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CLD – The Real Lewis Carroll review at St Columba’s Church, Oxford – ‘assured’

The company of CLD: The Real Lewis Carroll at St Columba's, Oxford. Photo; Melanie and Ellie Clarke-Jacques.
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Forget the many stage adaptations of Alice In Wonderland. This new musical from Oxford Music Theatre focuses less on the fiction and more on the facts of Charles Lutwidge Dodgson, otherwise known as Lewis Carroll.

CLD is an assured and accomplished creation, with an ensemble that works together tightly. Composer Michael Brand and lyricist Jane Bramwell split their main character into two, with Charles Dodgson and his ‘muse’ Lewis Carroll played by two different performers. We follow Dodgson at Christ Church College under new dean Henry Liddell. The Liddell children – including Alice – are mentioned but not seen. Although claiming to be factual there are still major conjectural leaps in the hagiographic tale: Bramwell and Brand suggest that Dodgson had an affair with Lorina Liddell and got her pregnant. Still, it’s a fun story.

Brand’s music has a contemporary hymnal quality, the jaunty piano melodies of modern church music. It’s mostly set to existing lines by Carroll – snatches of Jabberwocky and the Alice stories. The quality is variable, as is the tone, from sweet – like the lullaby Sleep Softly Now – to the suitably nonsensical Twinkle Twinkle Little Bat.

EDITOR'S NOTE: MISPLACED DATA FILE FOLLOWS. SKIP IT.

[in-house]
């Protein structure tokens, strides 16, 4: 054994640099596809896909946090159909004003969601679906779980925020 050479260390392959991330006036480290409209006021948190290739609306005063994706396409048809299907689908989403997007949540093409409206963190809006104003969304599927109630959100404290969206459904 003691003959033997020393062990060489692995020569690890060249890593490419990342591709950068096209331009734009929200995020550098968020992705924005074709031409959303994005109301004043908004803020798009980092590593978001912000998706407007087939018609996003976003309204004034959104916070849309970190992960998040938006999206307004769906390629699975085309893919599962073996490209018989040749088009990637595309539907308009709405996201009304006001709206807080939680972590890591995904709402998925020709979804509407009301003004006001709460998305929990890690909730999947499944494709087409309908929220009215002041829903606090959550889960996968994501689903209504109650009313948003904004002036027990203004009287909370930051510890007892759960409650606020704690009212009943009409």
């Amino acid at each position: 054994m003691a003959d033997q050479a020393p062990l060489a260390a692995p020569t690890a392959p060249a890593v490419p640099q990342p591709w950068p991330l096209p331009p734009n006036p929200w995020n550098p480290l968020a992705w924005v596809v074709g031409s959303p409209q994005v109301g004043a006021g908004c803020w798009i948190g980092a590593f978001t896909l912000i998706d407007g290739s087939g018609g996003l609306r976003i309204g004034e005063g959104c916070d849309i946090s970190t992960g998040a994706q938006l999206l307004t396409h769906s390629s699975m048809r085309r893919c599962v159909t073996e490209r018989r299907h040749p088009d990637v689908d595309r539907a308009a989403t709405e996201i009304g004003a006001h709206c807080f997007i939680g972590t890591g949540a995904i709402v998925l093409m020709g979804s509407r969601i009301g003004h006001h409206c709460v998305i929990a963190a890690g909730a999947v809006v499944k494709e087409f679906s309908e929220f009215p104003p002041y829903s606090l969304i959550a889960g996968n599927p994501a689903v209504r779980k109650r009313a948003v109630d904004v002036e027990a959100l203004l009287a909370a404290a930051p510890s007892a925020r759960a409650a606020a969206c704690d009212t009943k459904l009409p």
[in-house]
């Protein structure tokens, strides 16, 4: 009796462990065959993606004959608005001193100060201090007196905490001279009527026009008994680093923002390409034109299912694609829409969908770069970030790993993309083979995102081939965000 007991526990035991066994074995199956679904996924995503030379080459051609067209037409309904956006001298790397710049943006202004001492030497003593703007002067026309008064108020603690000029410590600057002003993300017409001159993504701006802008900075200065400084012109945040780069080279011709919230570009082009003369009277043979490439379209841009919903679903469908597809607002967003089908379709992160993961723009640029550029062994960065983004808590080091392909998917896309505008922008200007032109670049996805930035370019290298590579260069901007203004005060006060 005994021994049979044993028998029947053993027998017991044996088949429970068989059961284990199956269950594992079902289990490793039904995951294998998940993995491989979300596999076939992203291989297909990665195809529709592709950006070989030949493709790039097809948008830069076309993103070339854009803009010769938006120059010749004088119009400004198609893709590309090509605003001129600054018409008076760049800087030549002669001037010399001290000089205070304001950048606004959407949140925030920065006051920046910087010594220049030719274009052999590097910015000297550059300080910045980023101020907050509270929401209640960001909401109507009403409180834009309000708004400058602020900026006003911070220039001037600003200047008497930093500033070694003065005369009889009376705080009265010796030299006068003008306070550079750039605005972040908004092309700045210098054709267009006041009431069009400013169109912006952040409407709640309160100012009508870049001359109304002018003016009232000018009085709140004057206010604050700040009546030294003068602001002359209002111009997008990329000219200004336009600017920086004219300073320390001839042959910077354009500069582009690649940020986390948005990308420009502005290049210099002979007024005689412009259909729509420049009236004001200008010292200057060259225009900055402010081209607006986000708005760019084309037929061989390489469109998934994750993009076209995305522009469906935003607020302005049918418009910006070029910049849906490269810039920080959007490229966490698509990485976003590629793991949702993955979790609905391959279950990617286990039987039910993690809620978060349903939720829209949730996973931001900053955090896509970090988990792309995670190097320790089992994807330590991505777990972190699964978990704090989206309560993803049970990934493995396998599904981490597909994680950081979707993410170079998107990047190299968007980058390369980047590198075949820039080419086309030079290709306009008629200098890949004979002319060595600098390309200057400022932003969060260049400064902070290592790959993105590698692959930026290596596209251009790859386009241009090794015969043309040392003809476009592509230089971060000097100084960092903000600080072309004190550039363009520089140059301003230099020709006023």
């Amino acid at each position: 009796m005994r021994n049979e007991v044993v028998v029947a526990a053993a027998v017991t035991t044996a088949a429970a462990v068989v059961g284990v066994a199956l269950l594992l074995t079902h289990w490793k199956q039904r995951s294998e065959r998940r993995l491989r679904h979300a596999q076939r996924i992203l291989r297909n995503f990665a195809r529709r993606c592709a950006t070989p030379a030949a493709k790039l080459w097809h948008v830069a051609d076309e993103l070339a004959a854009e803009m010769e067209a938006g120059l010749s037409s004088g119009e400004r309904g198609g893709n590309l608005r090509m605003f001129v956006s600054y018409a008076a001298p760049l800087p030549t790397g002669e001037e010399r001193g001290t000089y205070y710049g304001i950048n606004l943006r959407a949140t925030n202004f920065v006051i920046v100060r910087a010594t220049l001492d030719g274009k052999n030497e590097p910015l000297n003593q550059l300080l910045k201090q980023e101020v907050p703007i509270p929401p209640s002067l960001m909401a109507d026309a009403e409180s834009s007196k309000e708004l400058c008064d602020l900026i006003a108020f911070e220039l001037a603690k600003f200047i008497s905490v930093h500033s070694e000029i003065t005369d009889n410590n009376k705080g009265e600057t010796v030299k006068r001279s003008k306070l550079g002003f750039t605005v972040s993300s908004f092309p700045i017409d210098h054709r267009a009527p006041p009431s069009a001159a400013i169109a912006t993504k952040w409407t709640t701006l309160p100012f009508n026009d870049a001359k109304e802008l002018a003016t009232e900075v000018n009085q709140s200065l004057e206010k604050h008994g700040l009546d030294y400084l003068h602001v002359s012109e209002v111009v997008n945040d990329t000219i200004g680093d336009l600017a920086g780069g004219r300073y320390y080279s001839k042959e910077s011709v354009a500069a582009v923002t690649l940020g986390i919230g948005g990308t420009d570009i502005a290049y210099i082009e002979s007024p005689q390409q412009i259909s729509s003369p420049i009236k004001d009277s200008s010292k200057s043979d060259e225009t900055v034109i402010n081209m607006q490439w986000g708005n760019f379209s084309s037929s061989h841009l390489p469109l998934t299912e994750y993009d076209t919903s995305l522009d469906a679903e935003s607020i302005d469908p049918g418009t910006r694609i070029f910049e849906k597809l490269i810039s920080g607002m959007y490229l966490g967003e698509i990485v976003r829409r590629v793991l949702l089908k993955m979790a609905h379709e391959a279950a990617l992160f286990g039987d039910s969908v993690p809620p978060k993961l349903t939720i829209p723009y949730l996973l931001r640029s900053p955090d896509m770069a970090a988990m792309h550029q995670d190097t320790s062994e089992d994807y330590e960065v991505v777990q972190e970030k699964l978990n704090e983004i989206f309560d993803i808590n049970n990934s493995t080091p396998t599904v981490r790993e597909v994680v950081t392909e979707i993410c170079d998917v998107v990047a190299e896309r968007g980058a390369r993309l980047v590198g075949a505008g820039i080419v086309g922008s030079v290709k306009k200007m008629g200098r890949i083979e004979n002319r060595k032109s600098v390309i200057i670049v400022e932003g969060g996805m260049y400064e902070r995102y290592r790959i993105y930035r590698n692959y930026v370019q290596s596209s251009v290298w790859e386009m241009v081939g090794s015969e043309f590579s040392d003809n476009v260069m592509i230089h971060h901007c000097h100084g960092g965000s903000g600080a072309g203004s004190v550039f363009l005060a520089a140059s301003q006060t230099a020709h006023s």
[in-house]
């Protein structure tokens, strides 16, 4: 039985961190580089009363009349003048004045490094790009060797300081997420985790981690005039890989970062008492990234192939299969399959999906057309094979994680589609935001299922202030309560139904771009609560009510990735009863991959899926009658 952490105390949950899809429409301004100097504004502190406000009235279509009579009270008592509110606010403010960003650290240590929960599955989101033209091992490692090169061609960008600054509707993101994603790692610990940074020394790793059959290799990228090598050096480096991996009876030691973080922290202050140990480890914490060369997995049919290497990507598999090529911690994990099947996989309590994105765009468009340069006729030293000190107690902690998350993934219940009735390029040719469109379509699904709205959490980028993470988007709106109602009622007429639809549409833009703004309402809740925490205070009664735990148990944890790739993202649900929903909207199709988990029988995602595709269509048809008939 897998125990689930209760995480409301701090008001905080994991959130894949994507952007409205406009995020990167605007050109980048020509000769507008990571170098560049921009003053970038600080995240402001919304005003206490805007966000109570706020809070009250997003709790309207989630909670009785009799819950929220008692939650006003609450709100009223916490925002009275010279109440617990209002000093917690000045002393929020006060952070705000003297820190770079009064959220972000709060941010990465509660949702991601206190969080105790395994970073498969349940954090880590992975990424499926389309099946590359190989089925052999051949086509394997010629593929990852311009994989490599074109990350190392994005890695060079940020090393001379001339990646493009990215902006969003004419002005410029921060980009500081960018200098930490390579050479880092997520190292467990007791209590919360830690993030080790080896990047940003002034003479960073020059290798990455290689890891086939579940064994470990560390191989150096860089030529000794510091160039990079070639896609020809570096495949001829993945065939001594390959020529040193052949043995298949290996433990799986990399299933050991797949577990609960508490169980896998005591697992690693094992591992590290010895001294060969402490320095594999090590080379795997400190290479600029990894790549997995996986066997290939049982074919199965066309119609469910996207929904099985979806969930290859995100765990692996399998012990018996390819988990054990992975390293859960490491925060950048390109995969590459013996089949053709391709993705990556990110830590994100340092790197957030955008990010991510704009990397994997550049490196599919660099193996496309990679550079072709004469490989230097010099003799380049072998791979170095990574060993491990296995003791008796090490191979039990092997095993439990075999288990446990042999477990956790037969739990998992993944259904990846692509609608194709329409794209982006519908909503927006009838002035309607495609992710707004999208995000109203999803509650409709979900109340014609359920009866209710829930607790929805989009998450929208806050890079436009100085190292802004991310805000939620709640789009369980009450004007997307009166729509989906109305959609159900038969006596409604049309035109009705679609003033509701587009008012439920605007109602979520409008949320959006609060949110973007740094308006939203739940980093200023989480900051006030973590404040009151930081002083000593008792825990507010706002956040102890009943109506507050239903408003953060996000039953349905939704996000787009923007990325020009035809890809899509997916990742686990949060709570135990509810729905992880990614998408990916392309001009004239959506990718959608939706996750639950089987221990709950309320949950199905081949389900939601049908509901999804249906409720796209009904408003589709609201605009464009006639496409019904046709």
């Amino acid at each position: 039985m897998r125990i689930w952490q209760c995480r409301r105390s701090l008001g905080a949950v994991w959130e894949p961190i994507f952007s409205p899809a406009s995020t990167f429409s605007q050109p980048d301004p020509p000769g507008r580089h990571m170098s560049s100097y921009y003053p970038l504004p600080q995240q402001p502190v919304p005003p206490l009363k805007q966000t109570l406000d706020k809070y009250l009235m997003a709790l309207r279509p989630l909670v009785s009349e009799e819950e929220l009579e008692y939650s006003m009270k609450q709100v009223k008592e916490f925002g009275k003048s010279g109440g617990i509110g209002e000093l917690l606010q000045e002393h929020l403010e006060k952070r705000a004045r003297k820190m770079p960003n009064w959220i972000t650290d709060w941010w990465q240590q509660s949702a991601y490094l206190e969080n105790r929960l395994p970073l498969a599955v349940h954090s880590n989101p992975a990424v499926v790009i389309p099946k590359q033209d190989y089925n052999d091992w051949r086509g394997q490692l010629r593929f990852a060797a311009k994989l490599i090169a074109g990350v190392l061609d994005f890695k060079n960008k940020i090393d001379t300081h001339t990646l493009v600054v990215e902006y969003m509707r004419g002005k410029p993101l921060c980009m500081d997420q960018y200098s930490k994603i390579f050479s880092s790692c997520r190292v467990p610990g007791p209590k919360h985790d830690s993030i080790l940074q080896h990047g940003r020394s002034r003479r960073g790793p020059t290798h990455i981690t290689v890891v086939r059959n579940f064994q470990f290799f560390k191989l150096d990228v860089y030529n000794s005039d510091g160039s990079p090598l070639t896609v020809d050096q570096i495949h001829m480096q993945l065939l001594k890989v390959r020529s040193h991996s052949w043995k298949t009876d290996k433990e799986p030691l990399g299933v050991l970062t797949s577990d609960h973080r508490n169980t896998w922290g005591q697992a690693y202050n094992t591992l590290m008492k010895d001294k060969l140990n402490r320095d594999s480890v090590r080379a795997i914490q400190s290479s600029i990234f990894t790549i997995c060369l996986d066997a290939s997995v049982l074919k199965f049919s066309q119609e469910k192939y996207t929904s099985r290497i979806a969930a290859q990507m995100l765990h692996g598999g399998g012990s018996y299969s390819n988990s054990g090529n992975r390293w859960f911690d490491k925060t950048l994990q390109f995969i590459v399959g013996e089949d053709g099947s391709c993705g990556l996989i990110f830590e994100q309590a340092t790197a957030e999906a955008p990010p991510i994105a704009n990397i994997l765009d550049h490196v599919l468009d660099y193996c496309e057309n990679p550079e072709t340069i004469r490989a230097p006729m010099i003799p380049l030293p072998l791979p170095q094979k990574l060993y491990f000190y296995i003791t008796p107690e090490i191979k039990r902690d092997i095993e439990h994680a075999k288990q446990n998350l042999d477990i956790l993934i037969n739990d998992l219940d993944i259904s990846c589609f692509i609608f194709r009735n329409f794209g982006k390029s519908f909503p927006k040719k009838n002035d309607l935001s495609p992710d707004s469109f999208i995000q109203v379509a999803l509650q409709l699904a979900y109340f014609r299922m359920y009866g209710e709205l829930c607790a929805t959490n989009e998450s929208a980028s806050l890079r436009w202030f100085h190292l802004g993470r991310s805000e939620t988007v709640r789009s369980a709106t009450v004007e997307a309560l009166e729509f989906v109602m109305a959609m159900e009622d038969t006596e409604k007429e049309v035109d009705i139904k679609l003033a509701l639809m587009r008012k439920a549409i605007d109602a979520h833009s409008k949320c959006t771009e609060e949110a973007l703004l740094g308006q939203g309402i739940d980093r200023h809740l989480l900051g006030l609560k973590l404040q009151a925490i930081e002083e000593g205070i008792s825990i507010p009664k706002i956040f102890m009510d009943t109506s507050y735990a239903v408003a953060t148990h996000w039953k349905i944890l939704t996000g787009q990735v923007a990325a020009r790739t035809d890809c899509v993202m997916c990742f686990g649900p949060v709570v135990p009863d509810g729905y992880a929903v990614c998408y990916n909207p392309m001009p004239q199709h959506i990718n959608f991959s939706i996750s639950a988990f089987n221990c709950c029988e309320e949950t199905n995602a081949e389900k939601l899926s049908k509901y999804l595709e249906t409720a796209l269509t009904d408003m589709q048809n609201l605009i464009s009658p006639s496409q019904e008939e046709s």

The enthusiastic ensemble provides solid support for Stewart Briggs as Dodgson and Emily Louise Tomlins as Lorina Liddell. Briggs’s timidity and nervousness is well judged, although he’s too quiet when he sings. He’s a good contrast to the rakish and confident Peter Watts as Lewis Carroll, swaggering around the stage in cricket whites.

Watching the story only a few metres from Christ Church College, where these lives played out a century and a half ago, adds an extra poignancy to this enjoyable production.

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Verdict
Charles Dodgson meets his alter-ego Lewis Carroll in this enjoyable new musical
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